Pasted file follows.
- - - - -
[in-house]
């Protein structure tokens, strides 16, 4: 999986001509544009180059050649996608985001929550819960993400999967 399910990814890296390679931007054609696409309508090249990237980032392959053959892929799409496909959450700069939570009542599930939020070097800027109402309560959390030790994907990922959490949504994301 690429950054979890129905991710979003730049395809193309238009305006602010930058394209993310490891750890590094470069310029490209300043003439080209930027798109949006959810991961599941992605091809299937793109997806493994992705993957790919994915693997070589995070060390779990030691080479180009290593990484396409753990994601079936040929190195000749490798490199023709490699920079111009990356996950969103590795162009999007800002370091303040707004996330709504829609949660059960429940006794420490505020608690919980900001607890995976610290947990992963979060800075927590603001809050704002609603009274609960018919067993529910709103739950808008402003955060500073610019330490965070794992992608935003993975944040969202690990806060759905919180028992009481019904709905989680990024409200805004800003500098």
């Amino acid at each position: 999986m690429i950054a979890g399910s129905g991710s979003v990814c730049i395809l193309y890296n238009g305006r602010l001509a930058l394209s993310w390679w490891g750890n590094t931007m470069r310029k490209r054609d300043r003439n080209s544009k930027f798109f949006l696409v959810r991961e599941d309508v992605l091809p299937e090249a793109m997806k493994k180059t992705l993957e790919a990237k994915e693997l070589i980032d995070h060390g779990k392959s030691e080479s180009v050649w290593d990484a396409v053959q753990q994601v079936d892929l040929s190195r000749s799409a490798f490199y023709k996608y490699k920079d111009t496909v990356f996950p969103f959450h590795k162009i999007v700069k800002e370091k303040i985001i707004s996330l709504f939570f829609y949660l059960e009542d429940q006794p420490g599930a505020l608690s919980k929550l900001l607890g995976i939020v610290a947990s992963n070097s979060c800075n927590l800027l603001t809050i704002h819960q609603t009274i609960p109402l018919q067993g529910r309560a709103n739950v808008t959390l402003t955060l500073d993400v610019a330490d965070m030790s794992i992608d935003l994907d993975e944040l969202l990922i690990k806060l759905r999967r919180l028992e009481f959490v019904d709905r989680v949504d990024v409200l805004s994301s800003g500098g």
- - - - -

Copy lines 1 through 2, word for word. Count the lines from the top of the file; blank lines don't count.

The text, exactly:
[in-house]
């Protein structure tokens, strides 16, 4: 999986001509544009180059050649996608985001929550819960993400999967 399910990814890296390679931007054609696409309508090249990237980032392959053959892929799409496909959450700069939570009542599930939020070097800027109402309560959390030790994907990922959490949504994301 690429950054979890129905991710979003730049395809193309238009305006602010930058394209993310490891750890590094470069310029490209300043003439080209930027798109949006959810991961599941992605091809299937793109997806493994992705993957790919994915693997070589995070060390779990030691080479180009290593990484396409753990994601079936040929190195000749490798490199023709490699920079111009990356996950969103590795162009999007800002370091303040707004996330709504829609949660059960429940006794420490505020608690919980900001607890995976610290947990992963979060800075927590603001809050704002609603009274609960018919067993529910709103739950808008402003955060500073610019330490965070794992992608935003993975944040969202690990806060759905919180028992009481019904709905989680990024409200805004800003500098």